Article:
Greater experience has taught me that actual loafing on the job is rare among white-collar government workers. (Blue collar government workers, on the other hand . . .) They make a great appearance of activity, and actually give themselves ulcers and heart attacks, but very often by shoveling dirt into holes the excavated only last week. The big tell is the length of meetings. Meetings at my (public) university are long, and an hour is deemed barely sufficient to accomplish the smallest task. Meetings often swell to “retreats,” which can last eight hours. Meetings are short where work is being done; meetings are long where time is being wasted.

    Whenever the price of my assets begins to rise, I see various know-it-alls running around declaring that armageddon can be averted only by inflation of those assets. I sell my labor for a living, so when the price of labor begins to rise they inflate the labor supply with immigrants. I save some of the money I am paid for my labor as cash, so when the price of money begins to rise they inflate the money supply with quantitative easing. My house is one of my major investments, so when the price of housing begins to rise they inflate the housing supply with new construction. There is, however, one asset that brings nothing but blessings when its prices is rising, and this is, of course, stocks. I’m now old enough to benefit from a “booming stock market,” but this still seems unreasonable to me.

    • Ha! I was a courier, too, for a big law firm in Indianapolis. “Soaked with sweat or rain:” absolutely! Often both at once! It was a problem to keep the documents dry.

      The firm had a fax machine, the first that any who passed through that office had ever seen. It stood in the elevator lobby, the glorious thing, where everyone could see it. The size of a small refrigerator, it could print a page every five minutes, at a cost of only $5.00/page. Amazing!

      It seemed to me then, likewise, that the pace of work over at the state house and the court houses was more, shall we say, deliberate than what I saw happening with the lawyers and legal secretaries at my firm. Somehow it was always absolutely critical to them that I get the docs across downtown as soon as humanly possible. The government clerks who took receipt of them were by contrast always … relaxed.

      Still it was a great job. I got a lot of studying done in the break room, in between the frantic dashes.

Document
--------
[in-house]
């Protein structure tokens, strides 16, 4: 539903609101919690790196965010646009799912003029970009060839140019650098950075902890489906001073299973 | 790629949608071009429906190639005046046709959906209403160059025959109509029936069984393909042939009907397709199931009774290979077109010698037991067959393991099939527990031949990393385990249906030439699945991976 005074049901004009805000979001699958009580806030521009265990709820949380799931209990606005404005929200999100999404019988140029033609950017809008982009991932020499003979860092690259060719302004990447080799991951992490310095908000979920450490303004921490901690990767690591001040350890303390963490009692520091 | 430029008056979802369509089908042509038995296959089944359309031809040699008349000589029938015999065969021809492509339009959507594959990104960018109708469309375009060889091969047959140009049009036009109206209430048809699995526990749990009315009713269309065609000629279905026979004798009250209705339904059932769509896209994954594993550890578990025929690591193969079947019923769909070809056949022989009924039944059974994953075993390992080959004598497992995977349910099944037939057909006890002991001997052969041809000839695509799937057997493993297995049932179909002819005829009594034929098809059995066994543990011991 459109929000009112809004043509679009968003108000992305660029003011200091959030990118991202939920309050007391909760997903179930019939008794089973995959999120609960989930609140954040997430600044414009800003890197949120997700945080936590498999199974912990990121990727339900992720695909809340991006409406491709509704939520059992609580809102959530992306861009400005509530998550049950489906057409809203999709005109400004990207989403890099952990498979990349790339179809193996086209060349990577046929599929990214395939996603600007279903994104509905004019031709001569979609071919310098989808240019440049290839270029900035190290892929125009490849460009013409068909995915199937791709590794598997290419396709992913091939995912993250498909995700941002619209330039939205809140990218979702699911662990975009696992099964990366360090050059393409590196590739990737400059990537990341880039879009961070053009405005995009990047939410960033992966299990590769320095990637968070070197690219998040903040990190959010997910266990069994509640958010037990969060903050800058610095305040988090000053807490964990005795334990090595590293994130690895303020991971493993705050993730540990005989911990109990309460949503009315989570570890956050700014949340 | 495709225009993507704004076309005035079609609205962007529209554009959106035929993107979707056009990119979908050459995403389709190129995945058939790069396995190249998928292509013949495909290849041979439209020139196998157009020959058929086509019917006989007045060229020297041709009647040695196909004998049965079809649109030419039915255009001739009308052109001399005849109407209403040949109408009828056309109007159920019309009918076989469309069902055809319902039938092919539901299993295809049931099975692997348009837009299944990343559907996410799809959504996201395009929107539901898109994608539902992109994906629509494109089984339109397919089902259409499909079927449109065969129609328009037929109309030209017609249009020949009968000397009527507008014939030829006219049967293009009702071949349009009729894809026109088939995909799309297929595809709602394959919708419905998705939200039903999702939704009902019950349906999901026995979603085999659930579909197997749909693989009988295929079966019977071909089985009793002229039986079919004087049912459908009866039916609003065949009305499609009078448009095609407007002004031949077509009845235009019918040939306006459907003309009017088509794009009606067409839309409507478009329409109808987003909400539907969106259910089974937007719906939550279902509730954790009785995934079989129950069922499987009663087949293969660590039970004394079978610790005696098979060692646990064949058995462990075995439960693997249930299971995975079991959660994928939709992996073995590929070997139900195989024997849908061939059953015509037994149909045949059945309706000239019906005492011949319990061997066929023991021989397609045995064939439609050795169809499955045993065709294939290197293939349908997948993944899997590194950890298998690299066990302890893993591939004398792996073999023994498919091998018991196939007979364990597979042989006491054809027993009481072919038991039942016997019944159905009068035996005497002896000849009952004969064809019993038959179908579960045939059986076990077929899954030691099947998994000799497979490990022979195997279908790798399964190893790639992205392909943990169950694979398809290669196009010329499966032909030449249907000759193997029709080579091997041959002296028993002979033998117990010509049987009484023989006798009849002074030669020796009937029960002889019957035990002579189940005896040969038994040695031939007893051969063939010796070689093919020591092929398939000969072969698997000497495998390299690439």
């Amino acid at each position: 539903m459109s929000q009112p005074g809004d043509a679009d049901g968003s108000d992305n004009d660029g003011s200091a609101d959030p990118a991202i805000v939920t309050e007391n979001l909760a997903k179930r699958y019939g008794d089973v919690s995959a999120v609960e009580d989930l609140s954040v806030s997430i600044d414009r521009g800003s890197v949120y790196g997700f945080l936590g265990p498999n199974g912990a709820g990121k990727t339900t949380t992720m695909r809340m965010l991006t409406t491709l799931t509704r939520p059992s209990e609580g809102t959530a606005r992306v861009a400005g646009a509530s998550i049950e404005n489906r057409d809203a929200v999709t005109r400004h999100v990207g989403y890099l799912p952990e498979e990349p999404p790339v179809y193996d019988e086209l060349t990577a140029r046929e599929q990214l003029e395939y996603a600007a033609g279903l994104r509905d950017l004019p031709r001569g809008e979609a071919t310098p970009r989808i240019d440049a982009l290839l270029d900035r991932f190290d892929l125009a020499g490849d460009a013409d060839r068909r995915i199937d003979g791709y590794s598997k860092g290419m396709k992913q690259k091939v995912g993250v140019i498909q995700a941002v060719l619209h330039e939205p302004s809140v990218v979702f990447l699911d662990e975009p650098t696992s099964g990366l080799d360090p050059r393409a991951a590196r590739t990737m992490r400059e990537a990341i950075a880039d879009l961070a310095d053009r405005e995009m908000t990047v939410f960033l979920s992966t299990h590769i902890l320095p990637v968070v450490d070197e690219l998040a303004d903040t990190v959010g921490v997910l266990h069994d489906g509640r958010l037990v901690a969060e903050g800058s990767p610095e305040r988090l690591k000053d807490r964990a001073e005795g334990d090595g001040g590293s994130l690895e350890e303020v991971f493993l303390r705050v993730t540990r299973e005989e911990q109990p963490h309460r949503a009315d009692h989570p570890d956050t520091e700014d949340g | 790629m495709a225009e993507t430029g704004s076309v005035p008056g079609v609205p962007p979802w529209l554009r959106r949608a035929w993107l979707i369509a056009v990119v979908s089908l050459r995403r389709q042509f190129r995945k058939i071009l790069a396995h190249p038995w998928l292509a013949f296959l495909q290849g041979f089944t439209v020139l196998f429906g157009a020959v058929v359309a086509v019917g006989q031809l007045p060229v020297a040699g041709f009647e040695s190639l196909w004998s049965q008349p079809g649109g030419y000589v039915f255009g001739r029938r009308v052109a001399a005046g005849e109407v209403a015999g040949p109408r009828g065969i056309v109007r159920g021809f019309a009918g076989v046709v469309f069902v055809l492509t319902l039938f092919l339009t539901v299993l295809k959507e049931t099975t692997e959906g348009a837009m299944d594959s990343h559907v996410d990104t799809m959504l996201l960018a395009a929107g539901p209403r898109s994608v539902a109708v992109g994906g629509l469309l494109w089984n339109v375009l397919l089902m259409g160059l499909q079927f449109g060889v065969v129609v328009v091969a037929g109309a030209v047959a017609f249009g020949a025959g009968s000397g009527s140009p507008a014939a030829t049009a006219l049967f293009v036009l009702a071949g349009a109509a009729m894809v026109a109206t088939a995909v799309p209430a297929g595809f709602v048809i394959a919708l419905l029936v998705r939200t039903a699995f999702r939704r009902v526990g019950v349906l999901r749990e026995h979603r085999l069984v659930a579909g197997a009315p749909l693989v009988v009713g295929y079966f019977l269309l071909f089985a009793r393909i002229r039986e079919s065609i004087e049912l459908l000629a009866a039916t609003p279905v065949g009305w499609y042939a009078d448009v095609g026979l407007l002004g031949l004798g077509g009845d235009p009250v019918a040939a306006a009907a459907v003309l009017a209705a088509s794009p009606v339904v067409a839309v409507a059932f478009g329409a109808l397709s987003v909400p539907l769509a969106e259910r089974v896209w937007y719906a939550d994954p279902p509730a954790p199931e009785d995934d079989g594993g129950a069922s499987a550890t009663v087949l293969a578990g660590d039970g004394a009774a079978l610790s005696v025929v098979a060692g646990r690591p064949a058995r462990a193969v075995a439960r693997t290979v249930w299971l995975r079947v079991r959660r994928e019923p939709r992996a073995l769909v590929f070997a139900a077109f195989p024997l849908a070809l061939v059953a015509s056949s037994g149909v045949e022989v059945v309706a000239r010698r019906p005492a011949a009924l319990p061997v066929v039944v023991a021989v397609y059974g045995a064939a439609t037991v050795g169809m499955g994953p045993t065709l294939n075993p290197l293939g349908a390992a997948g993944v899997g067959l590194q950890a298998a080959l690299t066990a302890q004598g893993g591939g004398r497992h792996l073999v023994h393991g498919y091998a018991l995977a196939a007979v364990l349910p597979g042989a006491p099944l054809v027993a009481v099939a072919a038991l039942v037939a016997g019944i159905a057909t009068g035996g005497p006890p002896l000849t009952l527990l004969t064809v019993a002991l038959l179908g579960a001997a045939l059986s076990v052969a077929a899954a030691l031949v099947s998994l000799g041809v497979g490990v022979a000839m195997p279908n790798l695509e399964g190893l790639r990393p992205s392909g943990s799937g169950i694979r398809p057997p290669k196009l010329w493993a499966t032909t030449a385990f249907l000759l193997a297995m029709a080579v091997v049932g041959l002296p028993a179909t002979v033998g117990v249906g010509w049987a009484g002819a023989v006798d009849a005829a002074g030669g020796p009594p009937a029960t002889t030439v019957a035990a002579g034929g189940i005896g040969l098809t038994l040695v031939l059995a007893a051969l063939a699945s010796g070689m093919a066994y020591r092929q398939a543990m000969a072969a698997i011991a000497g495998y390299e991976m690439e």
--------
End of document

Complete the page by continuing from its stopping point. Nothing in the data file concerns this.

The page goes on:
I’ve been running a small investment firm myself now for many years, and our meetings are both hasty and fidgety. It’s hard to get people to attend them, hard to keep their attention, hard to keep them at it for more than an hour, except when there is a really serious problem.

      As to your frustration about inflation, it is a law of supply and demand that when the price of x rises, the quantity of x supplied to the economy rises too – if it can – with the result that the price either stops rising, or even falls. Some goods are more difficult to produce than others, so their supply is relatively inelastic to changes in prices. Land, e.g. Inelastic goods do well as stores of value.

  4. re: “Well, in the first place, if the economy is trying to produce more than she has the resources to produce efficiently, a recession is just what is needed. Or, at least, a slow down.”

    The need for supply line changes and demand for in-country production, even of cheap tchotchkes, opens opportunities for meaningful production that have been absent for a long time. Although the internet has sort of restored some of the lost “home business” production that was part of the unsung economy for hundreds of years, it would be good to see an explosion in small local factories with a few employees making real things we need day in and day out.

    We can only shrink government if we shrink the government payroll. Government workers are terrified of having to compete in the real world marketplace. And this is true of those who seem to be good & effective people as well as the drones and grifters, They move from government job with the Feds to government job with the State or Schools to government job with the County, collecting pensions as they go. Outside of the military, one rarely sees people go from a government job to a real one.